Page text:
Far from complaining that they're treated badly by the national broadcaster, the socialists should be grateful that RTE doesn't interpret the 2009 Broadcasting Act's insistence on not giving "unfair advantage to any political party" too literally, by withdrawing the hard Left's unending string of invitations to sit on every panel going.

In electoral terms, they are the political equivalent of the "1 per cent" whose economic power was again being decried by the AAA last week, and their effect on public debate is every bit as skewed in favour of the few, not the many. It's just that, in this instance, the Left happens to be that few.

At most, a couple of people in every hundred across the country intend to put these parties first on the ballot paper, but the comrades get far more attention from the Irish media than many of their better-supported rivals. If anyone should be disgruntled about bias, it's other parties' candidates, who are repeatedly made to play the Ugly Sisters to the socialist Cinderellas, who insist on their God-given right to go to the ball - or else.

It's not always a bad idea to give a disproportionate preference to fringe candidates. RTE's public service charter insists that "news reporting and public affairs coverage shall be undertaken from a variety of perspectives".

PBP-AAA tick that box, just as Renua ticks a different one. The presence of both helps invigorate a debate which, were it based on crude electoral strength, might leave too many questions unasked. But as with Jeremy Corbyn's ascension to the Labour leadership in Britain, the Irish Left's media pervasiveness has blinded them to their deep-rooted unpopularity.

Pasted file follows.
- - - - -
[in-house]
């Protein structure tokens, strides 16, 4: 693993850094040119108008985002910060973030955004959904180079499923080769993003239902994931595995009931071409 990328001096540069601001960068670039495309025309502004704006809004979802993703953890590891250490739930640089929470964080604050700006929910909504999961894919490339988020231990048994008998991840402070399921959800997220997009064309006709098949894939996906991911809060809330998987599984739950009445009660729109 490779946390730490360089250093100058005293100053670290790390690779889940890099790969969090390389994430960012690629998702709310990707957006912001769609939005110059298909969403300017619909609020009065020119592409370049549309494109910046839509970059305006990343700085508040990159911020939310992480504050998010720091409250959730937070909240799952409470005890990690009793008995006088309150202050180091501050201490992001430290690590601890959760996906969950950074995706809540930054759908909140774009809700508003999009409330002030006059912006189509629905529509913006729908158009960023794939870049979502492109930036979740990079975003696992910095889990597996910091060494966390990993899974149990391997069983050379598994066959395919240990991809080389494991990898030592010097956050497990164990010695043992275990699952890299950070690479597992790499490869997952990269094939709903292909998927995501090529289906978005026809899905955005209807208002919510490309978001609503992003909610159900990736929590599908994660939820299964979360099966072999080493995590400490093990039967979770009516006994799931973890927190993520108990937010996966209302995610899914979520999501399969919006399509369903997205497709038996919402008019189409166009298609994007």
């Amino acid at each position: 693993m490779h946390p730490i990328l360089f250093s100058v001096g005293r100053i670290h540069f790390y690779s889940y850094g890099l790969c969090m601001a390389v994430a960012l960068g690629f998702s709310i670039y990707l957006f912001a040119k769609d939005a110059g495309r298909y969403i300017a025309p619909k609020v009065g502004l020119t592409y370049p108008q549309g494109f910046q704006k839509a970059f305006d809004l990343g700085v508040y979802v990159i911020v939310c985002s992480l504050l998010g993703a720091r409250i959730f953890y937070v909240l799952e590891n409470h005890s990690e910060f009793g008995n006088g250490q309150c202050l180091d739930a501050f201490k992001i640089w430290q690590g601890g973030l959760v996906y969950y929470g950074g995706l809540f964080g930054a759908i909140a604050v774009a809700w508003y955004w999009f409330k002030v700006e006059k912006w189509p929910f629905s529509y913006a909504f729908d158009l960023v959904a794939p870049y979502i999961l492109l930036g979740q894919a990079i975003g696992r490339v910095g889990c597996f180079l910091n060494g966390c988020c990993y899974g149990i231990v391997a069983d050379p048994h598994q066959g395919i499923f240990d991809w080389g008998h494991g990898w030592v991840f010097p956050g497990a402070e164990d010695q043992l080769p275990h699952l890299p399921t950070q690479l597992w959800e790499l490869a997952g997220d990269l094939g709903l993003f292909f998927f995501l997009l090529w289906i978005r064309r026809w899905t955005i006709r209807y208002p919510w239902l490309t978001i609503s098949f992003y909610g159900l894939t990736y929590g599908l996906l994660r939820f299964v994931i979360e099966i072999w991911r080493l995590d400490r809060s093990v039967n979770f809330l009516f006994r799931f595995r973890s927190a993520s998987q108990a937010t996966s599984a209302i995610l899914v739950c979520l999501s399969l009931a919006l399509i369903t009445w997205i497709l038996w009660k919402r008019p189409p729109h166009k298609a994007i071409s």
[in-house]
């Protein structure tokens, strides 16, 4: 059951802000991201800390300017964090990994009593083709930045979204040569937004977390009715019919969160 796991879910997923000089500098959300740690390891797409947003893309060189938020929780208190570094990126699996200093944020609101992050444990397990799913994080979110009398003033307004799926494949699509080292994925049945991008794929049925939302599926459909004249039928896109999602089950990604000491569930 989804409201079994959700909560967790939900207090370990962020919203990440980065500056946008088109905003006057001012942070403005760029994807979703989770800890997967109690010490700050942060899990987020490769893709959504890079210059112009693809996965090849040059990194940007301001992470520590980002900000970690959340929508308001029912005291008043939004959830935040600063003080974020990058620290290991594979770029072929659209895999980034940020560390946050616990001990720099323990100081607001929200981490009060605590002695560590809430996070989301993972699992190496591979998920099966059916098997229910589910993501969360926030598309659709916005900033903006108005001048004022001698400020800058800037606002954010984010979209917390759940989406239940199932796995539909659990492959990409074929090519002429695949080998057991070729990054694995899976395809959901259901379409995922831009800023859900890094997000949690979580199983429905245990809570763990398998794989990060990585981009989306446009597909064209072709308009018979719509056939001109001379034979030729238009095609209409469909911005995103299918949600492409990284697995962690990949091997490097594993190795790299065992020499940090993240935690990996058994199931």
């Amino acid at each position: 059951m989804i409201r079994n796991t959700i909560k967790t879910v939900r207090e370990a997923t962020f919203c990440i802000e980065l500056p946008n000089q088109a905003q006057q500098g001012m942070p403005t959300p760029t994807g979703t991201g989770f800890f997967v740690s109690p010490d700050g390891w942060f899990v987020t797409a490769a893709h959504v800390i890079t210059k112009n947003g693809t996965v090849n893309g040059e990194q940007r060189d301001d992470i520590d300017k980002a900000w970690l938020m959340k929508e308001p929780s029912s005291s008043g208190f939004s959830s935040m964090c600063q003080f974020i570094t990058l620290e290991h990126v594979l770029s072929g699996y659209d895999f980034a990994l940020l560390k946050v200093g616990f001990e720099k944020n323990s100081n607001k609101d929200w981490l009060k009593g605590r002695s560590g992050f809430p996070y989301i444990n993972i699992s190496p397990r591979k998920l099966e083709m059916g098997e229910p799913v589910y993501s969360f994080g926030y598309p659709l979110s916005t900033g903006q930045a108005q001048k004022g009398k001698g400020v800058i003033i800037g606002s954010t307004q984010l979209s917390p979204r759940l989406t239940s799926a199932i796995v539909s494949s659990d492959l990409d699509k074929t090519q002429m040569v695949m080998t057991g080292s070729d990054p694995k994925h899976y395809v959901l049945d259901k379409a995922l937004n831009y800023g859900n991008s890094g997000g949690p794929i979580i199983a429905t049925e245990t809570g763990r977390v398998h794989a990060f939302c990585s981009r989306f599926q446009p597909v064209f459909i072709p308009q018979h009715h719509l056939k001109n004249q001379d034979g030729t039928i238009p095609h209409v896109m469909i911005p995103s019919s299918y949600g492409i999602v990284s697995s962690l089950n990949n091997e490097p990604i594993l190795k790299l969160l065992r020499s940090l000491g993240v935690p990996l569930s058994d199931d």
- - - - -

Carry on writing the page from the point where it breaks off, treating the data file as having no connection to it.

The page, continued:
Boyd Barrett speaks of this new arrangement forging a "mass new radical political force of the left", but what does "mass" really mean in the land of the one per cent candidates? Especially as the new grouping has aggressively ruled out entering coalition with FG, Labour, FF or Renua.

The Irish Left has effectively relegated itself to a protest movement, happy to remain outside of government in perpetuity as the price for preserving ideological purity. If what has been done to the country is really so damaging, it would be self-indulgent to pass up any opportunity to soften that sting. There can't be a "serious alternative to austerity", as promised last week, if those proposing it prefer the opposition benches.

"If the numbers added up, it would be a question of what kind of left programme could be agreed with SF," was Paul Murphy's take on all this; but the numbers don't add up, as explicitly acknowledged by Boyd Barrett on Drivetime some weeks ago in his equally defeatist hope that the Left throwing in its lot together would increase its TDs' speaking time in the next Dail. As if more speeches would help.

It's political dilettantism to accept people's votes with no intention of using them to exercise power. Most PBP-AAA votes aren't going to count until they're transferred, so why not just cut out the middle man and vote for those prepared to work with larger parties after the next election to secure the best deal for those they represent?

Isn't that what politics is about?

Sunday Independent